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Exposure to stressors during juvenility disrupts development-related alterations in the PSA-NCAM to NCAM expression ratio: potential relevance for mood and anxiety disorders.

Authors: Tsoory, M  Guterman, A  Richter-Levin, G 
Citation: Tsoory M, etal., Neuropsychopharmacology. 2008 Jan;33(2):378-93. Epub 2007 Apr 11.
Pubmed: (View Article at PubMed) PMID:17429411
DOI: Full-text: DOI:10.1038/sj.npp.1301397

Childhood trauma is associated with higher rates of both mood and anxiety disorders in adulthood. The exposure of rats to stressors during juvenility has comparable effects, and was suggested as a model of induced predisposition for these disorders. The neural cell adhesion molecule (NCAM) and its polysialylated form PSA-NCAM are critically involved in neural development, activity-dependent synaptic plasticity, and learning processes. We examined the effects of exposure to stressors during juvenility on coping with stressors in adulthood and on NCAM and PSA-NCAM expression within the rat limbic system both soon after the exposure and in adulthood. Exposure to stressors during juvenility reduced novel-setting exploration and impaired two-way shuttle avoidance learning in adulthood. Among naive rats, a development-related decrease of about 50% was evident in the PSA-NCAM to NCAM expression ratio in the basolateral amygdala, in the CA1 and dentate gyrus regions of the hippocampus, and in the entorhinal cortex. In juvenile-stressed rats, we found no such decrease, but rather an increase in the polysialylation of NCAM ( approximately 50%), evident soon after the exposure to juvenile stress and also in adulthood. Our results suggest that exposure to stressors during juvenility alters the maturation of the limbic system, and potentially underlies the predisposition to exhibit stress-related symptoms in adulthood.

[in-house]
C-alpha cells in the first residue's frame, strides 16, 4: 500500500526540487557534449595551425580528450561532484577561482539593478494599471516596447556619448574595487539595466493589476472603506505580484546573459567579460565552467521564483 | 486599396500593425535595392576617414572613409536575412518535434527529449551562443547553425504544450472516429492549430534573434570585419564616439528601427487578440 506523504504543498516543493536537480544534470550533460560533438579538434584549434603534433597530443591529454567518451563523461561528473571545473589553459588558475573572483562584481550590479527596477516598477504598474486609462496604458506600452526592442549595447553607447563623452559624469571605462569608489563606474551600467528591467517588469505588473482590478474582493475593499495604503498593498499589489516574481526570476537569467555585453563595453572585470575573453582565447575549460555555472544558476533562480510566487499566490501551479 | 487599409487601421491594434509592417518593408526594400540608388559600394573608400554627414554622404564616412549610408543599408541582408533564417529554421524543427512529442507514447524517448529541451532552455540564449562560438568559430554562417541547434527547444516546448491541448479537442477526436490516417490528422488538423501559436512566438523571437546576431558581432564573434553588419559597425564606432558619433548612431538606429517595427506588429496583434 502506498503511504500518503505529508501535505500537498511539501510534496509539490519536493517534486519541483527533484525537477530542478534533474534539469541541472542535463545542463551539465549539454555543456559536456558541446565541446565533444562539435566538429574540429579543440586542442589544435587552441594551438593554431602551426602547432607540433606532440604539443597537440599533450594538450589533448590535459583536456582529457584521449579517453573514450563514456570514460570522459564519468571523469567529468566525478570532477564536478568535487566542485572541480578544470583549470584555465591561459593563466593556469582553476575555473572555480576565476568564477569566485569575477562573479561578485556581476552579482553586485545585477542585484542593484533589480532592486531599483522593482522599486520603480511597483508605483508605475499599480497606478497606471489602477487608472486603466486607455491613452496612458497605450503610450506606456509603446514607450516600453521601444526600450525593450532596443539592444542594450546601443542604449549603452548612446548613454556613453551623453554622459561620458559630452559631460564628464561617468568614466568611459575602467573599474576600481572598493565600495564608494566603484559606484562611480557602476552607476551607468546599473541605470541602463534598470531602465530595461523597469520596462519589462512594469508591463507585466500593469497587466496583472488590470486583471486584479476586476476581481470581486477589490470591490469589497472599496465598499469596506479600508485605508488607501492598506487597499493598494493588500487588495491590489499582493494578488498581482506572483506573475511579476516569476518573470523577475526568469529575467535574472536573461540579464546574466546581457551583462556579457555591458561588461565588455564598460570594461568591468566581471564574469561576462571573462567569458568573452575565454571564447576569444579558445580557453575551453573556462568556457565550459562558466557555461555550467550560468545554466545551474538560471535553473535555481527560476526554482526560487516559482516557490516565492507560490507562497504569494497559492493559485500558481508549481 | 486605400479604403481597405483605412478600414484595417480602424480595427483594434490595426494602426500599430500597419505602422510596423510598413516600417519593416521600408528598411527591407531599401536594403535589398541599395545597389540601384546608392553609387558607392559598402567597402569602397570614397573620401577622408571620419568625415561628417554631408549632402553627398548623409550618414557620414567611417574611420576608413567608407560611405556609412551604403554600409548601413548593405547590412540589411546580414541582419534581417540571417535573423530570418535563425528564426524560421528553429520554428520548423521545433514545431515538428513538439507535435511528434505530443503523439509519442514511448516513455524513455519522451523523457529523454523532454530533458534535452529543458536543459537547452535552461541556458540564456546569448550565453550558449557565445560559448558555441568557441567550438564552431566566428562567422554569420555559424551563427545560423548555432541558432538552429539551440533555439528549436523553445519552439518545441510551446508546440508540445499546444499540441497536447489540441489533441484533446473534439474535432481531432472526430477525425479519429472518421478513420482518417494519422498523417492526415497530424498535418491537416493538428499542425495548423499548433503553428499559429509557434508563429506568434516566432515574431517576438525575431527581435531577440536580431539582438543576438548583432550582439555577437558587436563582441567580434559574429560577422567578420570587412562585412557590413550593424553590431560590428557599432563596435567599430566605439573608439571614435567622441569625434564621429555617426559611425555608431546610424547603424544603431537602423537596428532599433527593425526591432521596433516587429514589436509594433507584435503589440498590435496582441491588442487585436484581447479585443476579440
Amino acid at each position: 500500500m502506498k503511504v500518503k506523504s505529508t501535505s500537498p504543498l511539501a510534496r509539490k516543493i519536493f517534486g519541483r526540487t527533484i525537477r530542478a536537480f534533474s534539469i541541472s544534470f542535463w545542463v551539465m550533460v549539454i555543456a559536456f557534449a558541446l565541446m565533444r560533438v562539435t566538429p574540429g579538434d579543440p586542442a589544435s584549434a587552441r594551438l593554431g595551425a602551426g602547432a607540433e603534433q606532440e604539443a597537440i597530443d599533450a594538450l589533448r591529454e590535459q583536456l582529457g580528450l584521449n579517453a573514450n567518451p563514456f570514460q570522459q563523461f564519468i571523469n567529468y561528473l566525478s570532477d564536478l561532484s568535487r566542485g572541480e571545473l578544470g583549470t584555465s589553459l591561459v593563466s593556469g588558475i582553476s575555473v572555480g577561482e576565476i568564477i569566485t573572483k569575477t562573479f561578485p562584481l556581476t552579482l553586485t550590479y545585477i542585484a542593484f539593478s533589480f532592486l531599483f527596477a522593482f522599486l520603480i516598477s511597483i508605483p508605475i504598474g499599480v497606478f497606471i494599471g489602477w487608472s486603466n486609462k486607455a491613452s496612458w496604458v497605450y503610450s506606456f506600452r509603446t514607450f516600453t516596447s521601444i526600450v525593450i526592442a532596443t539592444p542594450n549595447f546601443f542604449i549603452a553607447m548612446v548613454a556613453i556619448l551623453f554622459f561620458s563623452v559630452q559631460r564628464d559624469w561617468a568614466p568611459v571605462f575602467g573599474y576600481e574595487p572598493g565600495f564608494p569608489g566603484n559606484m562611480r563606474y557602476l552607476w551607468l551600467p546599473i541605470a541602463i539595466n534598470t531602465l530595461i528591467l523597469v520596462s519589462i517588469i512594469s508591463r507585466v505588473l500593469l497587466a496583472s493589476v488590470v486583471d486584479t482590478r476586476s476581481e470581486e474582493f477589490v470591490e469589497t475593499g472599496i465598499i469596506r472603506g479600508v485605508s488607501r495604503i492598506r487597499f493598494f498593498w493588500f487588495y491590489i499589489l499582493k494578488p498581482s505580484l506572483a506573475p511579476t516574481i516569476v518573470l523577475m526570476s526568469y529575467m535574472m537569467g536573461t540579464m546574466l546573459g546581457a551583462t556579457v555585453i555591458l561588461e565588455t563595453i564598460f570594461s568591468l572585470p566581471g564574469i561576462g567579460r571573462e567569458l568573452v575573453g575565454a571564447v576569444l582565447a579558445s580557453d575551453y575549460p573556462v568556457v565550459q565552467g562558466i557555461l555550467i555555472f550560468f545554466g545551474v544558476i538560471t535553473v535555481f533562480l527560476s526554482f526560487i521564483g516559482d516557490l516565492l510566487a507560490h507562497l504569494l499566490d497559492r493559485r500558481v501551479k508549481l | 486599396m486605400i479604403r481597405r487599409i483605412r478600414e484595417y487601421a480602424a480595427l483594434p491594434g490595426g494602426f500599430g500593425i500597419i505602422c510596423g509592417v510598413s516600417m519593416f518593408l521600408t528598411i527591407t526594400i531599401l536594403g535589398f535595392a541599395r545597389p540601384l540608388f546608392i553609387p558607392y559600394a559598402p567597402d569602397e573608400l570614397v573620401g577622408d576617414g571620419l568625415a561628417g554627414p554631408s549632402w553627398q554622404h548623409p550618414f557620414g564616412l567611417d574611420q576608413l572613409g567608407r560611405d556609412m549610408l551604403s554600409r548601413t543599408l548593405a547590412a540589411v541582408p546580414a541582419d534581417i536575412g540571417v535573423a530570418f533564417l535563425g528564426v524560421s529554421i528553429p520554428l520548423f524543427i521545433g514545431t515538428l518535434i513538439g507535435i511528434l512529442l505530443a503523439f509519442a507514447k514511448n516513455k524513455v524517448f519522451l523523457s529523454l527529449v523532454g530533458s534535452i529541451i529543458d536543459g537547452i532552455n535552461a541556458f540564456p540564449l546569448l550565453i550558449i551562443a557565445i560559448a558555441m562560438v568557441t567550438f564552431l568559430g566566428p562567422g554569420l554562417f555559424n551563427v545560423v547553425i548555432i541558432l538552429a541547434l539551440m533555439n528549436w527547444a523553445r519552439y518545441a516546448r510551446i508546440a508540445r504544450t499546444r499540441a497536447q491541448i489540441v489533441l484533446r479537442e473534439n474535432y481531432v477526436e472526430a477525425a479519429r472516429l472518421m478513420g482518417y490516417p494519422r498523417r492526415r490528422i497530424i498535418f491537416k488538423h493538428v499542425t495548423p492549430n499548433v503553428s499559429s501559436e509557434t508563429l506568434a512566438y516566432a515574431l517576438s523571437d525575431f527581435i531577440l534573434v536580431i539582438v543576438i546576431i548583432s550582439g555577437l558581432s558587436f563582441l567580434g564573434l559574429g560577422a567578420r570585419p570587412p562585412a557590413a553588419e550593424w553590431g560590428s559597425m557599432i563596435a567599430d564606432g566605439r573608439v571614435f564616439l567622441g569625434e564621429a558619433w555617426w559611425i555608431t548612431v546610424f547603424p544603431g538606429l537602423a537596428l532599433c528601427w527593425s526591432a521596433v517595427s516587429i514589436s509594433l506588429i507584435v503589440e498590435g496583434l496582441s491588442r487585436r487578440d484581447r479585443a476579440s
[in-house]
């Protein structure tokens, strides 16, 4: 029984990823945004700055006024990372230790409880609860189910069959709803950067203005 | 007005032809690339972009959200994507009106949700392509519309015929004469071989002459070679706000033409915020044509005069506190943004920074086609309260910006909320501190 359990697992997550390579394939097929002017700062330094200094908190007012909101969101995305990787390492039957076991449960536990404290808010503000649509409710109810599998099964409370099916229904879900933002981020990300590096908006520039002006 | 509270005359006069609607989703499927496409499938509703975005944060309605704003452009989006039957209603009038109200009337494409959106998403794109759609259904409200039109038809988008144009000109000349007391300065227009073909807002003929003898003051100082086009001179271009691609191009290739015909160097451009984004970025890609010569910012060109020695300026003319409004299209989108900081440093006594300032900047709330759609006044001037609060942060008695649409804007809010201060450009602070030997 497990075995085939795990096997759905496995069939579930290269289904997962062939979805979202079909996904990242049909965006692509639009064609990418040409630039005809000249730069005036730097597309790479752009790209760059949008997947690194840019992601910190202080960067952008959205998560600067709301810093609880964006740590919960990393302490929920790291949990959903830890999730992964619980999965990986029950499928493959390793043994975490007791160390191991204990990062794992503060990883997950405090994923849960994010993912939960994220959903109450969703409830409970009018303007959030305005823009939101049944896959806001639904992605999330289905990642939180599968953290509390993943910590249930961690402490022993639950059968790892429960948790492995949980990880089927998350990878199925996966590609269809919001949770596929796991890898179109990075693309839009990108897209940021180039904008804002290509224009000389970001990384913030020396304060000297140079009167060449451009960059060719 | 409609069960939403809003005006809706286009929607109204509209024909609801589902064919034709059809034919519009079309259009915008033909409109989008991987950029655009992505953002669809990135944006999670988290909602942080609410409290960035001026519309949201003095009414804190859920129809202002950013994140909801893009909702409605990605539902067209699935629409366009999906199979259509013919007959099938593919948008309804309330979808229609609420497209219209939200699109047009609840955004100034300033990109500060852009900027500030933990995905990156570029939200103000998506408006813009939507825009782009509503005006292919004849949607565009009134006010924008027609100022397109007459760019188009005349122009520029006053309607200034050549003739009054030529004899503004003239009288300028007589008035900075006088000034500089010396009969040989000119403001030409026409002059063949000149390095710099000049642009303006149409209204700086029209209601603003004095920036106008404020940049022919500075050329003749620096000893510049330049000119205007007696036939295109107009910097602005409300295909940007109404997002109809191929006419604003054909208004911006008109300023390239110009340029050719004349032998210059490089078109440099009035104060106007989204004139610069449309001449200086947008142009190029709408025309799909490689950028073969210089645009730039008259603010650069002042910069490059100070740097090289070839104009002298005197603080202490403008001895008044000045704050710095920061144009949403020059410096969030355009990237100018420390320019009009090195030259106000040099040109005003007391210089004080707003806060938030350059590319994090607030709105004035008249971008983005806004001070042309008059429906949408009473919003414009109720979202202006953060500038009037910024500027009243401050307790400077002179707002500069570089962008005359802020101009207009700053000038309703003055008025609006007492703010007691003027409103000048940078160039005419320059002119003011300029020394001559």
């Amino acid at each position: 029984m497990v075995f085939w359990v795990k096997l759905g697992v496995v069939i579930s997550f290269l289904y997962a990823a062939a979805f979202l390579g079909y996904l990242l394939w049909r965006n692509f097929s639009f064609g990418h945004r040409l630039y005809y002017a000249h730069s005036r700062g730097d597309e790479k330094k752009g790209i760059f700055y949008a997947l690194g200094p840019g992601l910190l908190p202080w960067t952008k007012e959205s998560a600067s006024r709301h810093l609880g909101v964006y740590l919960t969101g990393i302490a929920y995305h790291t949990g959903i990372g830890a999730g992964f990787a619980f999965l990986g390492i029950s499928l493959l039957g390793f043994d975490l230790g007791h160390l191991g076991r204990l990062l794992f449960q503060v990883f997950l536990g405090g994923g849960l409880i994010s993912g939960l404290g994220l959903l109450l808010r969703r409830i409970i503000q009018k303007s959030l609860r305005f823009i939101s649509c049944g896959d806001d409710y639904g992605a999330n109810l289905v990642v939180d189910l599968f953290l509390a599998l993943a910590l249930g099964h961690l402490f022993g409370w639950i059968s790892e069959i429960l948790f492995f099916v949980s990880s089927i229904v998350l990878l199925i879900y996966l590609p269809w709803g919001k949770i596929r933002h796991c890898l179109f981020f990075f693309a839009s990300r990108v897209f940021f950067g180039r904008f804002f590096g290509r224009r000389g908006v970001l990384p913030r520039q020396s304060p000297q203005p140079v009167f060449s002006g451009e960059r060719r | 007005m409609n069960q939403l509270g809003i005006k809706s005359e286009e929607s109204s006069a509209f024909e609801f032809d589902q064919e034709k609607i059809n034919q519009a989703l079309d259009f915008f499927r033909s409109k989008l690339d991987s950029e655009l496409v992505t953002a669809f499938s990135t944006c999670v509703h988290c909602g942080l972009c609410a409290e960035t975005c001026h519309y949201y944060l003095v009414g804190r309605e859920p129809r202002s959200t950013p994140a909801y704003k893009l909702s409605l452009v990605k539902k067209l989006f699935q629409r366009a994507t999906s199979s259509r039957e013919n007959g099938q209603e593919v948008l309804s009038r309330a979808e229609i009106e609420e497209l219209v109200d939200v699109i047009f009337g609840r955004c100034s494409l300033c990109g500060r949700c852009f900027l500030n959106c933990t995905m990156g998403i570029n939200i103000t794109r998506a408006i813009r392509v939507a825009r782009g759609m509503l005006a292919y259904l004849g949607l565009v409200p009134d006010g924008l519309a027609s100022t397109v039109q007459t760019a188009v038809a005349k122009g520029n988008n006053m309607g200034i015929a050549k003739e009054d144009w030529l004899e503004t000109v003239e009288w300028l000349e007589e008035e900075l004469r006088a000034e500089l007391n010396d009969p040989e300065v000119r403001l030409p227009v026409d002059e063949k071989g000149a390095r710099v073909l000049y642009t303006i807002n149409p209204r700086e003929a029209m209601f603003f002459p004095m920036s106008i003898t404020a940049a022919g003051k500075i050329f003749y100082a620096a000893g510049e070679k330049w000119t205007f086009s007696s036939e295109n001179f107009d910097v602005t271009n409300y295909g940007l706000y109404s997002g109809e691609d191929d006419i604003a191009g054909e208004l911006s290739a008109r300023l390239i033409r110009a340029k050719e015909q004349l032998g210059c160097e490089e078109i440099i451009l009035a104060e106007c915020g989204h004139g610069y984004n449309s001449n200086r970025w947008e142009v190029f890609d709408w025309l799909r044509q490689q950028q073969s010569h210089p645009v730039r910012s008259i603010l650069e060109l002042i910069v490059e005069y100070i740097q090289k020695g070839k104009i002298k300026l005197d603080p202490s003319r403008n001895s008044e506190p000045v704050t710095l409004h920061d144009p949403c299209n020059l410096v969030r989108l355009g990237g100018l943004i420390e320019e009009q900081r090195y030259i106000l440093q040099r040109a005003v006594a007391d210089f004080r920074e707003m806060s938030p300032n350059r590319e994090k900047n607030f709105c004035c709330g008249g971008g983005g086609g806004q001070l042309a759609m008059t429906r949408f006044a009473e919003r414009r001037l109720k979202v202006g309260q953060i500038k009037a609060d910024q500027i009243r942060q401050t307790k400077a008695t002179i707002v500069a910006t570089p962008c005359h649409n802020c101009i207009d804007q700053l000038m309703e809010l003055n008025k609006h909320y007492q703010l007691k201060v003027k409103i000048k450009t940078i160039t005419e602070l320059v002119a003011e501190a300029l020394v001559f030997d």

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CRRD Object Information
CRRD ID: 2326013
Created: 2010-06-17
Species: All species
Last Modified: 2010-06-17
Status: ACTIVE



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RGD is funded by grant HL64541 from the National Heart, Lung, and Blood Institute on behalf of the NIH.